It was a typical early June day, a blazing Sunday in 1997. Dan Eckstrom and Sharon Bronson were talking with some ministers in their then-loosely shared cabinets over iced tea at the clubhouse of a northwest-side golf course during a fundraising tournament Eckstrom staged for fallen South Tucson policeman John Valenzuela.
There was little golf talk. Instead, the two Democratic Pima County supervisors and their advisers were scheming to speak out against tax increases contemplated in the County Administrator's new budget.
It was agreed: Eckstrom and Bronson would out-Republican the Board of Supervisors' two Republicans, Mike Boyd and Ray Carroll, and embarrass tax-and-spend Democrat Raúl Grijalva along the way by calling for cuts in spending and taxing, and by organizing firm opposition to a threatened half-cent sales tax. Tournament fun was over for an aide who was dispatched to county offices downtown to send out notices of an Eckstrom-Bronson press conference the next day.
Sure enough, the two Democrats spoke the next day, without much detail, about the need to cut spending, cut property taxes and ward off any sales tax. But all that was forgotten 11 weeks later when Eckstrom and Bronson joined Grijalva to push through the county's first tax increase in five years.
Taxpayers have suffered ever since. The Democrats, who have demonstrated the in-and-out-of-love nature of supervisors' relationships, passed a similar tax increase--about $7 for the owner of a $100,000 home and $17.50 for the owner of a $100,000 business property--the next year. More extensive damage came in August 1999, after the board's poor fiscal management prompted a downgraded bond rating and a burgeoning health-care system deficit.
No longer willing merely to ratchet up taxes over time, the board wound up inflating them by 11 percent to a record high of $4.07 per $100--a $407 bill for the owner of a $100,000 home. That meant a $40 increase in that property's bill for the portion of property taxes used to pay for the daily operations of county government. A business with a similar assessed value faced a $100 increase.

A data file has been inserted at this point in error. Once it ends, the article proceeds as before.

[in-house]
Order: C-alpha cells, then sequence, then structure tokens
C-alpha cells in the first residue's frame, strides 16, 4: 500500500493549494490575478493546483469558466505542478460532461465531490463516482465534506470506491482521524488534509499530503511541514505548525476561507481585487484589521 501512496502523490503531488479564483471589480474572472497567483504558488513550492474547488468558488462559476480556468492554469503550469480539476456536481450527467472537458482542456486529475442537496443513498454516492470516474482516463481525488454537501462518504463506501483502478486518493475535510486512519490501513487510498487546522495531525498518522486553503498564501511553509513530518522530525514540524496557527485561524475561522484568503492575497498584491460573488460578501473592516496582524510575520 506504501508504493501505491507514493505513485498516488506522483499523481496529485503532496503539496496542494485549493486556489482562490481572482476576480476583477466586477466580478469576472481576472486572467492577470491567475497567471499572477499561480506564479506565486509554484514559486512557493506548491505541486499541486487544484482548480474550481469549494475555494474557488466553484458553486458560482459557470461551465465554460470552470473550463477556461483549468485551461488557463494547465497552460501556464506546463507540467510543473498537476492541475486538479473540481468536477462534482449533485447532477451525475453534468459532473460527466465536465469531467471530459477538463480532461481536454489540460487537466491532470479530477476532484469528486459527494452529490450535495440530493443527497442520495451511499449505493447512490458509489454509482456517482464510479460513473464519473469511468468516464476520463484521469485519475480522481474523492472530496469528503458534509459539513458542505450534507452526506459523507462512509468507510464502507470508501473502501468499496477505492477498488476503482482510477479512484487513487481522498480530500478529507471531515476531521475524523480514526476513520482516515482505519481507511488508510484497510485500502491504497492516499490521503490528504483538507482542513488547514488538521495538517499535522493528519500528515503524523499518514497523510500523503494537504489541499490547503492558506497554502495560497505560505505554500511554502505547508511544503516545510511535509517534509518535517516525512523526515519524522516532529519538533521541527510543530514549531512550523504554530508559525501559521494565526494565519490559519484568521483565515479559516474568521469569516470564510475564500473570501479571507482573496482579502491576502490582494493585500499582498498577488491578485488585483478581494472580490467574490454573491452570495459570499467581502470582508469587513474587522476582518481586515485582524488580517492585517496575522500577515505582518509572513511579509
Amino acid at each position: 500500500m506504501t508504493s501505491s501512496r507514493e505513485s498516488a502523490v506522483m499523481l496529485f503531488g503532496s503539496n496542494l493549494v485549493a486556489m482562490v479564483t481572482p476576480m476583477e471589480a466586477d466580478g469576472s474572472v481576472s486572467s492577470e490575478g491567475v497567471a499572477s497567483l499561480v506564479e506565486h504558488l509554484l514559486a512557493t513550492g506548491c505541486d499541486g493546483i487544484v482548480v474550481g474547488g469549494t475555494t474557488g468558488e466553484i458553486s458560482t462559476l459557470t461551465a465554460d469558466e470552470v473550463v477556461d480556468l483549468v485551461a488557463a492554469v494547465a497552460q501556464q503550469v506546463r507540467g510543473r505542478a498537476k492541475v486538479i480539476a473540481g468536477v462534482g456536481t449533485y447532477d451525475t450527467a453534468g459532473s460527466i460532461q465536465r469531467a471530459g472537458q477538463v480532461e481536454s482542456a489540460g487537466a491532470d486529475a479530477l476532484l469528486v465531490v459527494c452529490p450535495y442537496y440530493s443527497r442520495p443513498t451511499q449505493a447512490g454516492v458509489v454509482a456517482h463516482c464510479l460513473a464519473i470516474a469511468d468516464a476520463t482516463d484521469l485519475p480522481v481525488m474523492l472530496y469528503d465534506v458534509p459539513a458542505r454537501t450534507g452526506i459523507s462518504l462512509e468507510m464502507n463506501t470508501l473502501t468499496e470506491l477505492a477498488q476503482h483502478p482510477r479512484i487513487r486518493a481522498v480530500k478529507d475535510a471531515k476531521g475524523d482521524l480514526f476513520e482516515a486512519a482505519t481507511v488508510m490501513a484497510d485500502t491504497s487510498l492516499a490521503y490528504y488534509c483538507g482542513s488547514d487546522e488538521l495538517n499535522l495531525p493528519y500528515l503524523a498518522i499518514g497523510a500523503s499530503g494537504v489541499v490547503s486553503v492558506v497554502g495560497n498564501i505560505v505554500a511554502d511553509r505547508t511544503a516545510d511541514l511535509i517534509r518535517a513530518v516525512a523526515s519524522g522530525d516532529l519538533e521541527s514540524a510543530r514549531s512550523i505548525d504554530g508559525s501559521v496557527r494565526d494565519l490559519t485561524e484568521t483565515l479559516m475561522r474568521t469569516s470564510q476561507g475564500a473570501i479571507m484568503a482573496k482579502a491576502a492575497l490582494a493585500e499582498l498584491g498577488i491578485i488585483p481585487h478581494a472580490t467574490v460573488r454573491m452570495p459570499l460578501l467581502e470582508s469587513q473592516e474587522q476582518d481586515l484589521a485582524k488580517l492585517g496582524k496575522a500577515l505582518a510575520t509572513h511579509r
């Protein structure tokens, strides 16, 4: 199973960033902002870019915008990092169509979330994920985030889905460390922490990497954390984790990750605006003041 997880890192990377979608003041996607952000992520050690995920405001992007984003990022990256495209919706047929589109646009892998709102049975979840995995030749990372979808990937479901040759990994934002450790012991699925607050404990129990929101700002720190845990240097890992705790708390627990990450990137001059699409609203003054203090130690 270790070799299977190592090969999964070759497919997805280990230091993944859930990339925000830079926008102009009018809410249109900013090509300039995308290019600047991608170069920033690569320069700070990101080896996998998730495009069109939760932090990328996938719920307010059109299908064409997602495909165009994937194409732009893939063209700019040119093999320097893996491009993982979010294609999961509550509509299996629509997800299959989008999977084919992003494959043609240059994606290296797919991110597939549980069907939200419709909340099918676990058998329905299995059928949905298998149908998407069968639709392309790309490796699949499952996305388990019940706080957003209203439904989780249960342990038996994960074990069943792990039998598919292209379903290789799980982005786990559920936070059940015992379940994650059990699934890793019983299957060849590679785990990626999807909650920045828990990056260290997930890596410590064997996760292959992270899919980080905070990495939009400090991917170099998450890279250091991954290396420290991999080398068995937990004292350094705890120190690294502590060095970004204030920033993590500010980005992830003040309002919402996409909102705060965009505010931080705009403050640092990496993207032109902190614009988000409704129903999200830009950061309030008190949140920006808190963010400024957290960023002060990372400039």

While paying $43 million more this year over the 1997 collection, taxpayers have bailed the county out of what once was a nearly $60 million hole. Higher tax rates, plus new construction and higher property values, have enabled the county to buy down $45 million in loans: $30 million to the Bank of America and $15 million to county Waste Water Management, a rich county department from which supervisors took $30 million two years ago. Tax revenues will allow repayment of that balance by June 30, the end of the 2000-01 fiscal year, and will accelerate the payoff of $36 million in accumulated debt at the county's Kino Community Hospital. The budget also erased the half-million dollar debt built up by losses at the Rillito Race Track, which offers horse racing each year.
Annual spending by the county since the tax increases began has increased from $644 million to $842 million. Taxpayers have rescued the bond rating. They propped back up the rating from Moody's Investor Services (the downgrade in 1998 cost taxpayers about $300,000 in additional interest as the county began selling bonds from the $711 million approved by voters in 1997). Also, Standard & Poor's revised its outlook for the county from "negative" to "positive."
Both rating agencies cited the tax increases, as well as the board's tardy decision to eliminate its meddling and highly political Health Care Commission and restore direct control of Kino Hospital and the health system to county administration, as reasons for the improved outlook.